Trigger warning – reference to sexual violence
I recently found out that a friend had been sexually assaulted by a pervy creep.
When I first heard this news I was very angry. I considered a scenario where I would find the creep and discover whether a man can actually die from being kicked in the nuts. Knowing that these sorts of things are rather ugly too and that one form of violence is not solved by another, I abandoned my angry images and settled instead on being triggered and miserable for a fair while. I have good reason to feel triggered by such things: I had a similar experience 24 years ago as a naive and trusting 16 year old Aspergirl.
As I move through life and meet more and more people on the Autism spectrum, I discover that experiencing sexual – and other forms of violence is sadly very common. Looking at my own experience, I had a very low self esteem, I didn’t understand the non-verbal cues so by the time I felt threatened it was too late, and I actually didn’t know what my rights were in relation to my body. I’d heard about rape but it was always described in terms of a stranger or criminal and this man was a hippie and I’d been talking to him all evening. I had also grown up in a very strict church and was told that women weren’t supposed to enjoy sex, so I figured that what was happening was probably natural.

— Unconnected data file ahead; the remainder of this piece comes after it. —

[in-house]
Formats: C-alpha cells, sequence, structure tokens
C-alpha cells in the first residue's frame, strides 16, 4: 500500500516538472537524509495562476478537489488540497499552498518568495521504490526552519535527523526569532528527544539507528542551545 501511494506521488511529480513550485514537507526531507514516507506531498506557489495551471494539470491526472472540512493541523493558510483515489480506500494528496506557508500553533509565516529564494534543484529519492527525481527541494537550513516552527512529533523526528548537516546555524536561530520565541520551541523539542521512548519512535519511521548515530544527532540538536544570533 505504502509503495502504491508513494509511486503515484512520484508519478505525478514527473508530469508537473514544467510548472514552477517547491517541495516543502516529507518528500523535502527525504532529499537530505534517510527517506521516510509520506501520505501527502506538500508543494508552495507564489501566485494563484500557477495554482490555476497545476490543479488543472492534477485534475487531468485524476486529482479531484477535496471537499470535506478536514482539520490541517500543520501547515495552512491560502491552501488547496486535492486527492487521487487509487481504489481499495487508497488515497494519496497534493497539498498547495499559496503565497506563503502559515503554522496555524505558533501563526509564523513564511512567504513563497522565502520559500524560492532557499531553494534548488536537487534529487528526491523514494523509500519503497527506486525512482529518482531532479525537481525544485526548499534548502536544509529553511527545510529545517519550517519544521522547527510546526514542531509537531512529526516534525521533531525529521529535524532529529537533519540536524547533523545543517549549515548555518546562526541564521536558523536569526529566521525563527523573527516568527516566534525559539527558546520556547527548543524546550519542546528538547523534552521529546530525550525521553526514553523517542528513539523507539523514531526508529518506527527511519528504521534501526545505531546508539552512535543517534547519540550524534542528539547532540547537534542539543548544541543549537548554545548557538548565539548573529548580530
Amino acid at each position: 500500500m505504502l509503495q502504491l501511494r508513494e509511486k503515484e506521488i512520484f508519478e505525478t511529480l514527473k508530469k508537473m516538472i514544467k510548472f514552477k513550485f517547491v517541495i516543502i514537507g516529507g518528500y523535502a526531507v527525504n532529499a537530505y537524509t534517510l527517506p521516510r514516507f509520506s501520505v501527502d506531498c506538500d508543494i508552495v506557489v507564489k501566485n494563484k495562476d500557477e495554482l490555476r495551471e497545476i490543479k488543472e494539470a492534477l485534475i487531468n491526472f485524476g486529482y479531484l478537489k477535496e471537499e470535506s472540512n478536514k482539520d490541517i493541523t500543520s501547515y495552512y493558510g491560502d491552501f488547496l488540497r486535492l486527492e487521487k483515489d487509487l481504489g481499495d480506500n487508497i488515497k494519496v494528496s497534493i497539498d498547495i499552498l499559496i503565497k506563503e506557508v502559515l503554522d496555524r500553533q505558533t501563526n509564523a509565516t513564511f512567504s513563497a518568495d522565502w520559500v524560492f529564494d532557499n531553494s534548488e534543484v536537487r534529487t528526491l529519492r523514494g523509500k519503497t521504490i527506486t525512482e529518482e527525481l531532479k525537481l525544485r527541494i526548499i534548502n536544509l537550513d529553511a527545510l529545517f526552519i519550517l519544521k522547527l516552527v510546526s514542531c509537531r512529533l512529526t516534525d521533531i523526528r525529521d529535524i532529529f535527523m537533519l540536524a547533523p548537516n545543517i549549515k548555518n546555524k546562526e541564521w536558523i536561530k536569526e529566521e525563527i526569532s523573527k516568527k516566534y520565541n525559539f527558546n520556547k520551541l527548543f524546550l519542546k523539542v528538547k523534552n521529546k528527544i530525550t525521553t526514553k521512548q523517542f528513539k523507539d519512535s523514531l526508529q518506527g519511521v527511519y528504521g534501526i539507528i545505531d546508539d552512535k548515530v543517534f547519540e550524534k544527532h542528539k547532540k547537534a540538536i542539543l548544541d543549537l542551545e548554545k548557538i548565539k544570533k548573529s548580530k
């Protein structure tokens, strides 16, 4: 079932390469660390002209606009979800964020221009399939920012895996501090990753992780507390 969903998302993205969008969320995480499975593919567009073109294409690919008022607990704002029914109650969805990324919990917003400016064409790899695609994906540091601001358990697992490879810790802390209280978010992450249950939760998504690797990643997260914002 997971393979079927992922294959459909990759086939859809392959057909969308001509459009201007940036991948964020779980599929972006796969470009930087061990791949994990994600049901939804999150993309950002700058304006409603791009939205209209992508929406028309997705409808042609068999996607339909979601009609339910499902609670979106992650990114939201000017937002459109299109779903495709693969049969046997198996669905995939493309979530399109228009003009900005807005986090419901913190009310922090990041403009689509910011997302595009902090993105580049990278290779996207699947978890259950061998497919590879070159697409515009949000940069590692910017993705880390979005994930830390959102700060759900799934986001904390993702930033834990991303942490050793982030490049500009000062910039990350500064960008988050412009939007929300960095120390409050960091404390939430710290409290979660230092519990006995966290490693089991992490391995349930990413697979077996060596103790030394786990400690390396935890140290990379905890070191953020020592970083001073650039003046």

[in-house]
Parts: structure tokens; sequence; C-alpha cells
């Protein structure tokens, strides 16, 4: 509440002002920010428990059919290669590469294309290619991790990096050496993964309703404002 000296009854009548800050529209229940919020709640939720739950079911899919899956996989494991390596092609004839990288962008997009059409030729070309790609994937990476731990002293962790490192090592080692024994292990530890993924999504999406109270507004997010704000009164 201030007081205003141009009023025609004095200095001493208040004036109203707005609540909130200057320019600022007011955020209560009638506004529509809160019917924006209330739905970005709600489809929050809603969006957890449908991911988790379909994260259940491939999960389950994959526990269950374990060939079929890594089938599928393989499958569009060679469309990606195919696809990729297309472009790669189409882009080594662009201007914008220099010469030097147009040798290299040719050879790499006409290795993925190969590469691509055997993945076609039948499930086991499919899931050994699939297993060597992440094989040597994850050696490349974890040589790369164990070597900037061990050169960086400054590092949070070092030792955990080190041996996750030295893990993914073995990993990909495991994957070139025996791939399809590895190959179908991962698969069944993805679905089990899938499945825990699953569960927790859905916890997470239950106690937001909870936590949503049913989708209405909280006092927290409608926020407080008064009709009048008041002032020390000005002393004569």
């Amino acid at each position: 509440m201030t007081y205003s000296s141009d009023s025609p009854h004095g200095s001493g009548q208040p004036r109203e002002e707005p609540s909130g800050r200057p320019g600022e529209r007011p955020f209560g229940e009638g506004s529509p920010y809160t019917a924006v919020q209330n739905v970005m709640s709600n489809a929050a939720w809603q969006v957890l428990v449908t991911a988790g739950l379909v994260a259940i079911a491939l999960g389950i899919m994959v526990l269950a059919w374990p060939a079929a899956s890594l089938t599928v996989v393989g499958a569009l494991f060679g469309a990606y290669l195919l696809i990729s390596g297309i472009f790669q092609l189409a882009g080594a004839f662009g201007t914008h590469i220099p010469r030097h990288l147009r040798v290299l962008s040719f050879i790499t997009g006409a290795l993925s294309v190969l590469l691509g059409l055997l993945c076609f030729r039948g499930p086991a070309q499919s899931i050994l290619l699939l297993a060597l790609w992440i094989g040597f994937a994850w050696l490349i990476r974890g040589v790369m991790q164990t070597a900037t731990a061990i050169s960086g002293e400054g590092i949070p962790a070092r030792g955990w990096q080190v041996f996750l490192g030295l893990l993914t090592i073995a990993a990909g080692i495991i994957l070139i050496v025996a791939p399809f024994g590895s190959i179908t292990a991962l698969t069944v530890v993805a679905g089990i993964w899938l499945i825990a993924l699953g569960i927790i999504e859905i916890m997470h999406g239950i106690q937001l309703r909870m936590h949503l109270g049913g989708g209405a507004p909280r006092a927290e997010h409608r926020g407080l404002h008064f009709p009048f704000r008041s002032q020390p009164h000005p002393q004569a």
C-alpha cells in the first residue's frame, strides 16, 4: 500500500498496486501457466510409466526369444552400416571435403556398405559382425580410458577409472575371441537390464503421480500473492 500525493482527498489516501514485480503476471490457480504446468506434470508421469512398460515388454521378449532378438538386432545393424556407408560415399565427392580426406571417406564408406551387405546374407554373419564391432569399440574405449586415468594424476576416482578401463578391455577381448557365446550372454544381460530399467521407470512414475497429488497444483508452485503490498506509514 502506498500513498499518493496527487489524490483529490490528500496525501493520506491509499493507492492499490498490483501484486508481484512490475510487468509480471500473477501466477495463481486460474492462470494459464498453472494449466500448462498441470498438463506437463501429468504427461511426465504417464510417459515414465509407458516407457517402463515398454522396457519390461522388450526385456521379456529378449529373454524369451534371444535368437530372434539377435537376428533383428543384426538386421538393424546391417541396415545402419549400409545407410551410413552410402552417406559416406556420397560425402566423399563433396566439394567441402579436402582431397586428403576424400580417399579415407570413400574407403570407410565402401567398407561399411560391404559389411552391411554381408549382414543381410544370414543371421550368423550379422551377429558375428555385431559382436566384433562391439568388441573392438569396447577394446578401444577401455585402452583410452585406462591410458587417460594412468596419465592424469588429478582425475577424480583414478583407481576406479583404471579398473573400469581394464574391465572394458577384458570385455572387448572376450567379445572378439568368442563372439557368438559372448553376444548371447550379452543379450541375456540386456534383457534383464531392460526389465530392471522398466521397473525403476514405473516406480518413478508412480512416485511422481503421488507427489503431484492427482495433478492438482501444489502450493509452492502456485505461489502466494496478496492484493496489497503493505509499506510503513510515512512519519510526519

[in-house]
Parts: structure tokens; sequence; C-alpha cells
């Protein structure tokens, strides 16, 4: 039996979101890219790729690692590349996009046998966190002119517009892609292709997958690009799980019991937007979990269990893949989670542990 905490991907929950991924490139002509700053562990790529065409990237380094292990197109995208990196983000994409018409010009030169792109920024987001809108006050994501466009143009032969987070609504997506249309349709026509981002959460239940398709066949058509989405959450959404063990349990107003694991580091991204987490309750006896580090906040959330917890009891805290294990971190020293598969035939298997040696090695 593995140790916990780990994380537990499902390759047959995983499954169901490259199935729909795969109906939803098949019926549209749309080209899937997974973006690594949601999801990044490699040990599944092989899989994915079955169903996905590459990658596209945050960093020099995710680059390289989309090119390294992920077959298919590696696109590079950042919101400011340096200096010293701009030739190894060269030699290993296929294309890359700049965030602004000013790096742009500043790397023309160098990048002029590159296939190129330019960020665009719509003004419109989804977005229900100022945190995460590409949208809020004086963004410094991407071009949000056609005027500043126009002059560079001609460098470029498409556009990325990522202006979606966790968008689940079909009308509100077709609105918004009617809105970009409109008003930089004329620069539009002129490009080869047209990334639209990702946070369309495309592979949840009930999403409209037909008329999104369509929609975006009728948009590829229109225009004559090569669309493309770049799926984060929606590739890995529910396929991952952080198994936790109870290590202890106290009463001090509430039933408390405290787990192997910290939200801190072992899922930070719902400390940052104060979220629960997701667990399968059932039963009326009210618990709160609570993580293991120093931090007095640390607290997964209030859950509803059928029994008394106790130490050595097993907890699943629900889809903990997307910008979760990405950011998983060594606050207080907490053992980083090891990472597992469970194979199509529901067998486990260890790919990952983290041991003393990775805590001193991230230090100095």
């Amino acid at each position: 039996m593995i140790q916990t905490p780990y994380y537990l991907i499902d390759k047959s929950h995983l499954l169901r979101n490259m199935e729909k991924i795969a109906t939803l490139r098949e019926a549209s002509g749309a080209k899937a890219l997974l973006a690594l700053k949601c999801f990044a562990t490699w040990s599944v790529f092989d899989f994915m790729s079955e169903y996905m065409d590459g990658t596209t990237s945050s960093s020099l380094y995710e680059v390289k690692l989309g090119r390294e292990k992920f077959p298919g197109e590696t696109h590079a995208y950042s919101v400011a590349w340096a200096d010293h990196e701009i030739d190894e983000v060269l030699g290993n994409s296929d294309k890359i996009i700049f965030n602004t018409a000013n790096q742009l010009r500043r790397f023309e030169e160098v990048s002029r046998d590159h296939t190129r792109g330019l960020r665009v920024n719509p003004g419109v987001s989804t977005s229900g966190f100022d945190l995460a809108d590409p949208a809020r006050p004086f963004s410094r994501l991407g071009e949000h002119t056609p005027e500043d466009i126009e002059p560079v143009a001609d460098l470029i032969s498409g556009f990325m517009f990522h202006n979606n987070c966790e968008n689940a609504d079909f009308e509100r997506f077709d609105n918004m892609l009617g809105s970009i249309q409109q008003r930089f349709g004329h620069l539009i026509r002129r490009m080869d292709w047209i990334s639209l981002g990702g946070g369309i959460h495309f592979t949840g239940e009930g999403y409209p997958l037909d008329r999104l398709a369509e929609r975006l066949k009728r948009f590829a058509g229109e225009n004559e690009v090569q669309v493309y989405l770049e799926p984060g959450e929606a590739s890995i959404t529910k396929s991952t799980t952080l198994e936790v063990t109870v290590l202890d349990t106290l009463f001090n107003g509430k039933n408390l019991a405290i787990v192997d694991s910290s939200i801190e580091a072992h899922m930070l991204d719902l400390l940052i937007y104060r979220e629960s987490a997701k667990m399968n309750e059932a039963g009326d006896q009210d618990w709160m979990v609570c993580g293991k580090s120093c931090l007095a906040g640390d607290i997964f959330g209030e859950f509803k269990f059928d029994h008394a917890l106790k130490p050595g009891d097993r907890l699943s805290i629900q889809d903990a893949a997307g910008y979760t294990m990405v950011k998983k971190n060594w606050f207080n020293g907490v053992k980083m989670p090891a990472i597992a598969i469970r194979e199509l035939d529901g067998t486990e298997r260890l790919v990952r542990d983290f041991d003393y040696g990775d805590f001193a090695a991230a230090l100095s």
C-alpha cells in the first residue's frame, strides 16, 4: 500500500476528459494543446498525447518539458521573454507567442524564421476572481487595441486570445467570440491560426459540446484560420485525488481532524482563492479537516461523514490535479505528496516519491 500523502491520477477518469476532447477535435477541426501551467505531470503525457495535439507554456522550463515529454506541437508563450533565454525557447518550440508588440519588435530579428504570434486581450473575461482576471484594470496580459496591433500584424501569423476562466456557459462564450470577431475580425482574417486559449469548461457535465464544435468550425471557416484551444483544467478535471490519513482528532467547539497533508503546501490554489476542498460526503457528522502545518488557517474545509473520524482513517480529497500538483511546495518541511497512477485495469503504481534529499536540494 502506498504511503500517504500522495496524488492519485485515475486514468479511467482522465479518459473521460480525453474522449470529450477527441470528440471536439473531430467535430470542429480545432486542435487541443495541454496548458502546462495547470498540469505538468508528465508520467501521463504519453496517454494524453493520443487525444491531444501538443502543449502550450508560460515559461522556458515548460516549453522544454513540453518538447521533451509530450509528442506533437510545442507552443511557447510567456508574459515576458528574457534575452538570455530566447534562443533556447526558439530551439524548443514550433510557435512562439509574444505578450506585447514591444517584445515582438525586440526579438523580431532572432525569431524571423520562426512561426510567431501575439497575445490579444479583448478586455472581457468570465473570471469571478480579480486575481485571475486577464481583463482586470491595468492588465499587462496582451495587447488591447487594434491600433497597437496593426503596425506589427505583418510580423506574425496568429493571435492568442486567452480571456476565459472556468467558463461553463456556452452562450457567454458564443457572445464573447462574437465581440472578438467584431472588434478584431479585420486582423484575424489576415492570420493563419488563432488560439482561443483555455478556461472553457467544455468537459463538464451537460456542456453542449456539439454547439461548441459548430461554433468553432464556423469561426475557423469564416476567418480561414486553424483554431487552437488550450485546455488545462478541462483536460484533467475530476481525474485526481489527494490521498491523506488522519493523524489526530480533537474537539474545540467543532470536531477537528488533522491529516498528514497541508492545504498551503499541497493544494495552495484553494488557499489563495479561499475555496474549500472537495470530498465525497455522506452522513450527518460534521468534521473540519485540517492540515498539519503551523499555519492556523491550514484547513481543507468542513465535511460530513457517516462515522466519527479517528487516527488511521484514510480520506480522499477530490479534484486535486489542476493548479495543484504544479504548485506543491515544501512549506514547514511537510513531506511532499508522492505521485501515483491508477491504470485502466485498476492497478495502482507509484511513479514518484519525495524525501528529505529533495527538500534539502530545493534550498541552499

It’s quite easy to spot why young people on the Autism spectrum are vulnerable to violence, and another still to find a solution. I suppose what we need to do is start the conversation with our daughters and sons, nieces and nephews, grandchildren and friends. We have to make sure that they have self-protection skills – not just an awareness of ‘stranger danger’ as often an abuser is known to the child. We need to model confidence and assertiveness and teach young people how and when to say ‘no’. Many good people are working to address issues around violence and young people on the spectrum. In my case, I would hope that in some way I can help people be safe and not have to experience what I know to be an invalidating and terrifying occurrence which can leave lifelong scars.
I will add that self-protection allows young people to be prepared and confident to address potential violence but the responsibility for the abuse always rests with the perpetrator. As some wise person said ‘How can you stop rape? Don’t rape people’.